Augustine’s “On the Trinity” notes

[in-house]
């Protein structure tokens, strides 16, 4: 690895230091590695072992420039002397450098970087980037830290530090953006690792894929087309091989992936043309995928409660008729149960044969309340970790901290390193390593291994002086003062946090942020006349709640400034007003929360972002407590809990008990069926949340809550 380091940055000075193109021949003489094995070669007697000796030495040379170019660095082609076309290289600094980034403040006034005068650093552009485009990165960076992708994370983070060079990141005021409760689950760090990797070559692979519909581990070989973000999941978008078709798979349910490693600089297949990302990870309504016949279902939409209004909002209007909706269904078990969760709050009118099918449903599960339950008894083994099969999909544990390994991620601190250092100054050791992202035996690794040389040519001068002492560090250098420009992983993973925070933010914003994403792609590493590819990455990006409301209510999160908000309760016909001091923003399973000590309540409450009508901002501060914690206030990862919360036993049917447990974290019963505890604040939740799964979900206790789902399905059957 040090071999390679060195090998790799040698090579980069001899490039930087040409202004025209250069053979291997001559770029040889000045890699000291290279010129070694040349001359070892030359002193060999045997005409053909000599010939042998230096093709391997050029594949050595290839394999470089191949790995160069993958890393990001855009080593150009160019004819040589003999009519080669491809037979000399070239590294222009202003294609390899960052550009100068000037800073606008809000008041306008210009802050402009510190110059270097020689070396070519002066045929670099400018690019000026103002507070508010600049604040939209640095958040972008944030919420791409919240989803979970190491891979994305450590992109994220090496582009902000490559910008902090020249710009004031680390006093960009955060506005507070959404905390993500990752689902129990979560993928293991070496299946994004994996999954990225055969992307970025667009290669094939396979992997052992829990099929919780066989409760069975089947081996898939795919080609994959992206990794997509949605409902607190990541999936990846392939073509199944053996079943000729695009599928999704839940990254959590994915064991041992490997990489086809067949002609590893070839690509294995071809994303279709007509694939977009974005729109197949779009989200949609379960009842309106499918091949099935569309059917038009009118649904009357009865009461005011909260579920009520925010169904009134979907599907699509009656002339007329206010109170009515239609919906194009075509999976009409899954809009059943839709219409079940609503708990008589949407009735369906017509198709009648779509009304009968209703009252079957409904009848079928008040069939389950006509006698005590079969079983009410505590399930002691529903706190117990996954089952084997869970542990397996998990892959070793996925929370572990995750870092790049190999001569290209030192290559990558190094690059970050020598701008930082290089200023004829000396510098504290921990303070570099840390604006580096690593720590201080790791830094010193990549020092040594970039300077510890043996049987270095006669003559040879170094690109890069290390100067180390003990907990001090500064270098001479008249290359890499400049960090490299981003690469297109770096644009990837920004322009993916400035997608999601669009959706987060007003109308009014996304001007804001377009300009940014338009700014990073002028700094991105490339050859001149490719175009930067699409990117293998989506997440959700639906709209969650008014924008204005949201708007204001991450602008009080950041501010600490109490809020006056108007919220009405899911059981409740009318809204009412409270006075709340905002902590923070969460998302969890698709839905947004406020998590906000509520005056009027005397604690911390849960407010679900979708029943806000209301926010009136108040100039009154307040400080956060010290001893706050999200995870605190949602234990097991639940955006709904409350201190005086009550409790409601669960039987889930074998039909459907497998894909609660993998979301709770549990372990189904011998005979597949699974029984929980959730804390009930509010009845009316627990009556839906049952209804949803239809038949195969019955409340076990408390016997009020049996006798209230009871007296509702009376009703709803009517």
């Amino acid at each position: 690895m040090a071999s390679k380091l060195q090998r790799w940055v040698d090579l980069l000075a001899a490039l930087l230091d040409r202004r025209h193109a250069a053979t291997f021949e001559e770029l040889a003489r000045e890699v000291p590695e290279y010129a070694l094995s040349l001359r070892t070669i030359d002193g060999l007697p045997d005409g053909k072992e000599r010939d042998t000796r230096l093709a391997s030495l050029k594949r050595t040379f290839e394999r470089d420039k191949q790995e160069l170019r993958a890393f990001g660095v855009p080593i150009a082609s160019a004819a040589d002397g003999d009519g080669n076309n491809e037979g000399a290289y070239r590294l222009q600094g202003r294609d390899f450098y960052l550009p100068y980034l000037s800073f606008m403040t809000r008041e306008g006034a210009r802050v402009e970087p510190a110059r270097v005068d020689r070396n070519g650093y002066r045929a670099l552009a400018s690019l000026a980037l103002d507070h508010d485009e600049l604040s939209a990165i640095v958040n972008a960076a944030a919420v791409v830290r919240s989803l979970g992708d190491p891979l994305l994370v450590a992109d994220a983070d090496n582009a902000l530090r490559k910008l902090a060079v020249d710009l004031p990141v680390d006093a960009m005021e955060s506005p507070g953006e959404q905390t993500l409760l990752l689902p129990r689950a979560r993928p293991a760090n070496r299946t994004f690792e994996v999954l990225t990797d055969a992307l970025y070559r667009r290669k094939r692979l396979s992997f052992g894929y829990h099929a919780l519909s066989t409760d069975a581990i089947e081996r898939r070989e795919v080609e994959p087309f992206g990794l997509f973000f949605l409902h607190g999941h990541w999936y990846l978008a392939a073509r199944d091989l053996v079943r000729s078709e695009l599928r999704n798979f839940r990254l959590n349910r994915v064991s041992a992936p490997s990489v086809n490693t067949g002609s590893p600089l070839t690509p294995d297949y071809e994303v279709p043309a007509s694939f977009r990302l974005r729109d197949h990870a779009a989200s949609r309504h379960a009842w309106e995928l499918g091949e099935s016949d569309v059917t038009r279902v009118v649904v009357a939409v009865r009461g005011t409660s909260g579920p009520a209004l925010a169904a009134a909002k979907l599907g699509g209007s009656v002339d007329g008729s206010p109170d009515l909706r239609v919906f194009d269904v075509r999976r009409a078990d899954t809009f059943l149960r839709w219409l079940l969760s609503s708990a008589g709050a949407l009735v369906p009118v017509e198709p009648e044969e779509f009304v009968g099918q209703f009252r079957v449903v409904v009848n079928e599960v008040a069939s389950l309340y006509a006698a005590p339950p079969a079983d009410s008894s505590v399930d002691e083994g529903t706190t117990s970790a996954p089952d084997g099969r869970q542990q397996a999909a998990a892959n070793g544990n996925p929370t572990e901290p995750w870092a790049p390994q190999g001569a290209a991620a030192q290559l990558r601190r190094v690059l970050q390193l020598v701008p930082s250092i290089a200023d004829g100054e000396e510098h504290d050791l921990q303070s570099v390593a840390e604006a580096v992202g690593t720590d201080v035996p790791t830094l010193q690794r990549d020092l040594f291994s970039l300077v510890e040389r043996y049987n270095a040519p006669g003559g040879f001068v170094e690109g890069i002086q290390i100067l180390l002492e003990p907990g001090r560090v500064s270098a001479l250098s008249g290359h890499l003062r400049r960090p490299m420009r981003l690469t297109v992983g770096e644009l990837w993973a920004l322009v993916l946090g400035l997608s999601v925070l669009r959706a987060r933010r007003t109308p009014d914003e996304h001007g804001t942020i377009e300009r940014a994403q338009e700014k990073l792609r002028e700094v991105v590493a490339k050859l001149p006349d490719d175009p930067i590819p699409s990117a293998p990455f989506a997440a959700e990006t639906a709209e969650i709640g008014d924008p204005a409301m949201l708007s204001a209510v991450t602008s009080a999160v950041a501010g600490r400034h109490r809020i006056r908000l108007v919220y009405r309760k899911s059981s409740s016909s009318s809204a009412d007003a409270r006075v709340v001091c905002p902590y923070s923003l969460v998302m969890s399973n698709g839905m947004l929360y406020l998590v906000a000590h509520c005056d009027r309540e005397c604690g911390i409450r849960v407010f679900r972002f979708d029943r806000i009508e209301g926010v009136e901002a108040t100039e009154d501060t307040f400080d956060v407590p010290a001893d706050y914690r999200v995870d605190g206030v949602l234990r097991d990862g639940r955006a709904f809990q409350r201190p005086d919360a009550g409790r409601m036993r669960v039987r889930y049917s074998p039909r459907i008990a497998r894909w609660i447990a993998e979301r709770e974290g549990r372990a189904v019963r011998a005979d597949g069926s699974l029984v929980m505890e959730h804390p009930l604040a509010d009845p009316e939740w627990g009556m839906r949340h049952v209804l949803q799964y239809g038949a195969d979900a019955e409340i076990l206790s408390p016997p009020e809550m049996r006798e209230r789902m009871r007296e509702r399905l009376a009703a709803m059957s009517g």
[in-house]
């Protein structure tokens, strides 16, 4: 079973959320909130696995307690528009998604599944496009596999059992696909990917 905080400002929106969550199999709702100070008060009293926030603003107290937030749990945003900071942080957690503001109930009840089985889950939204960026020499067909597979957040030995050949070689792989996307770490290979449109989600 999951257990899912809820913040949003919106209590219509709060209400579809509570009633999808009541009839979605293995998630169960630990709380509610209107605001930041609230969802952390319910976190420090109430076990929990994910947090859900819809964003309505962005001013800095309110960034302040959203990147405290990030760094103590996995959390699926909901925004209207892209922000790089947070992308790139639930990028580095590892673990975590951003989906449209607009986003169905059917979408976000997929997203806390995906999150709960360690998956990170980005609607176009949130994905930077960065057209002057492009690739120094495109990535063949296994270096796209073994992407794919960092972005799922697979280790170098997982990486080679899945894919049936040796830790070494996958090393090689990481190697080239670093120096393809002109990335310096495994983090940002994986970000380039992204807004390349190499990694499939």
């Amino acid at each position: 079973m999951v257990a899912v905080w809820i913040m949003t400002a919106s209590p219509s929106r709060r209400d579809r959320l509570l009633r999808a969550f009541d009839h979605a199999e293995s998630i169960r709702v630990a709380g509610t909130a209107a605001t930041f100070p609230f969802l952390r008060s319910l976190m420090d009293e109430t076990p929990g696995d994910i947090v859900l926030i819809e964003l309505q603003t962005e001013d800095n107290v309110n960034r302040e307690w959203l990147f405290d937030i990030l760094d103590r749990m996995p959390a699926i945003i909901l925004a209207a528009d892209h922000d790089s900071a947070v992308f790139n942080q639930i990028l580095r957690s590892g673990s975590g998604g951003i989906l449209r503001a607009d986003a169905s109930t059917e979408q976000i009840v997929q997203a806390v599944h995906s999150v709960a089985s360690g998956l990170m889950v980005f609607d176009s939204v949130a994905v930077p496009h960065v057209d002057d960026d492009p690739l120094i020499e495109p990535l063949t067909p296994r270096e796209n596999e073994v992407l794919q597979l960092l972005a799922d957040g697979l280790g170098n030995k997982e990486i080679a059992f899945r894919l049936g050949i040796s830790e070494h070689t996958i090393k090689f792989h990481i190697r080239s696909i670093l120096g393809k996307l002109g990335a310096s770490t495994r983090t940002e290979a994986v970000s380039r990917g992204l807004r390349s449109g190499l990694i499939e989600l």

St. Augustine wrote his treatise on the Trinity to respond to the sophistries that arise from people not beginning with faith and putting perverse hope in the power of human reason. He explains this by saying that there are three species of errors that arise: some measure God by the products of human art; others measure God in relation to what is true about the human soul; and others don’t begin with anything that they actually understand, and end up saying all sorts of high-minded absurdities. Augustine gives as an example the idea that God could generate himself. The division seems exaustive of sophistries, which are as a rule either overly reductive or simplistic, or simply paradoxical or baseless.

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